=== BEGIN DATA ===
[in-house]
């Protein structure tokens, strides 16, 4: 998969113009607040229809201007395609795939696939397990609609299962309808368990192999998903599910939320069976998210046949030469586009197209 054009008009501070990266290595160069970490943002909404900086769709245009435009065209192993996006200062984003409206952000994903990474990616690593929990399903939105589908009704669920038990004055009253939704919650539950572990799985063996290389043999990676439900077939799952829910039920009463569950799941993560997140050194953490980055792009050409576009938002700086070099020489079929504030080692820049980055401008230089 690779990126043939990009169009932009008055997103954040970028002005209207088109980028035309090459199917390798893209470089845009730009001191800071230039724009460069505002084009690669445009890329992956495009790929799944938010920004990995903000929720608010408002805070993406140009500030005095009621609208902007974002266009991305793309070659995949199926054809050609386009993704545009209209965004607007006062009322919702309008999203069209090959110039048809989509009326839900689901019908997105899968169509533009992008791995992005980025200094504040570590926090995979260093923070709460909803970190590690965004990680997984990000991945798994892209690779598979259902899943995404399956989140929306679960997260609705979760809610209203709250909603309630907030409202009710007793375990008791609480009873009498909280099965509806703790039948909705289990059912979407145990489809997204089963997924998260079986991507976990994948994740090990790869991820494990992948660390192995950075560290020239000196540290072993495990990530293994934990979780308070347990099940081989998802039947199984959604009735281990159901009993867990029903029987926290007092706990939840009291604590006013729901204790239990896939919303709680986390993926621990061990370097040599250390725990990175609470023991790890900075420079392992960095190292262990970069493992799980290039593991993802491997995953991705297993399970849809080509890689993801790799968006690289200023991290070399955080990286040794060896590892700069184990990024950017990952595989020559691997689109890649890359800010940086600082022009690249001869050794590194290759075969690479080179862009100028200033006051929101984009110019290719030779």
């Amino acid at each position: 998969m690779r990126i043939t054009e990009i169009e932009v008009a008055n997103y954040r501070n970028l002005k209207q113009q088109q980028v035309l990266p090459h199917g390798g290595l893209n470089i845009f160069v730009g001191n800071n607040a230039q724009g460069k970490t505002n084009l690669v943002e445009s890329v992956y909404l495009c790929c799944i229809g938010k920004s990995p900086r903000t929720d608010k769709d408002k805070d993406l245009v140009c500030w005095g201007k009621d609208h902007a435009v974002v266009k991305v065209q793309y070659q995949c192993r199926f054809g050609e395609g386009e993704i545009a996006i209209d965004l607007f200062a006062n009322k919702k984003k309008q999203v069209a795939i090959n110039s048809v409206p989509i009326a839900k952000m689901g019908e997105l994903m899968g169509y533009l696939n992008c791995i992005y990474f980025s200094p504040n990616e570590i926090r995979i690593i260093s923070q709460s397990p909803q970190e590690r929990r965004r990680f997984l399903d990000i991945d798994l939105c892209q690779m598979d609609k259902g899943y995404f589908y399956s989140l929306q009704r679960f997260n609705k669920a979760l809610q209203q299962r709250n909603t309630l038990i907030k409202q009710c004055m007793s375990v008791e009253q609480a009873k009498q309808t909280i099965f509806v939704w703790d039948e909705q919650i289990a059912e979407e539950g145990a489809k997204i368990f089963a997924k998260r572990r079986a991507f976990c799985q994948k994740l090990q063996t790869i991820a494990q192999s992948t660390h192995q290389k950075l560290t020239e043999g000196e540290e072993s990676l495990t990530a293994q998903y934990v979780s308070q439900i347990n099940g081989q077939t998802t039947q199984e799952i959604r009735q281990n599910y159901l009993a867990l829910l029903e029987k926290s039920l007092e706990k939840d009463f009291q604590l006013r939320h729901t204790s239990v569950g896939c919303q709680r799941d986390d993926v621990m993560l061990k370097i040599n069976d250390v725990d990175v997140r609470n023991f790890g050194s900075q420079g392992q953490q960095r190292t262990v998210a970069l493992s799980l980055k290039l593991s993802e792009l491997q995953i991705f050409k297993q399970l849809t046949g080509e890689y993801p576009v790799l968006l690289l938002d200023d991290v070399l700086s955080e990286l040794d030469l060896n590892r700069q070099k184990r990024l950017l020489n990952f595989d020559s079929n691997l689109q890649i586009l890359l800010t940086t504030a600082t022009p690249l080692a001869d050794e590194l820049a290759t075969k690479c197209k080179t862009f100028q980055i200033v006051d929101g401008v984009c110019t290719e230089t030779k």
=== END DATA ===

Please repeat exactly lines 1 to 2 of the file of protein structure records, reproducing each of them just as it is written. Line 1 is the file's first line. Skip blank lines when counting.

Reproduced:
[in-house]
């Protein structure tokens, strides 16, 4: 998969113009607040229809201007395609795939696939397990609609299962309808368990192999998903599910939320069976998210046949030469586009197209 054009008009501070990266290595160069970490943002909404900086769709245009435009065209192993996006200062984003409206952000994903990474990616690593929990399903939105589908009704669920038990004055009253939704919650539950572990799985063996290389043999990676439900077939799952829910039920009463569950799941993560997140050194953490980055792009050409576009938002700086070099020489079929504030080692820049980055401008230089 690779990126043939990009169009932009008055997103954040970028002005209207088109980028035309090459199917390798893209470089845009730009001191800071230039724009460069505002084009690669445009890329992956495009790929799944938010920004990995903000929720608010408002805070993406140009500030005095009621609208902007974002266009991305793309070659995949199926054809050609386009993704545009209209965004607007006062009322919702309008999203069209090959110039048809989509009326839900689901019908997105899968169509533009992008791995992005980025200094504040570590926090995979260093923070709460909803970190590690965004990680997984990000991945798994892209690779598979259902899943995404399956989140929306679960997260609705979760809610209203709250909603309630907030409202009710007793375990008791609480009873009498909280099965509806703790039948909705289990059912979407145990489809997204089963997924998260079986991507976990994948994740090990790869991820494990992948660390192995950075560290020239000196540290072993495990990530293994934990979780308070347990099940081989998802039947199984959604009735281990159901009993867990029903029987926290007092706990939840009291604590006013729901204790239990896939919303709680986390993926621990061990370097040599250390725990990175609470023991790890900075420079392992960095190292262990970069493992799980290039593991993802491997995953991705297993399970849809080509890689993801790799968006690289200023991290070399955080990286040794060896590892700069184990990024950017990952595989020559691997689109890649890359800010940086600082022009690249001869050794590194290759075969690479080179862009100028200033006051929101984009110019290719030779």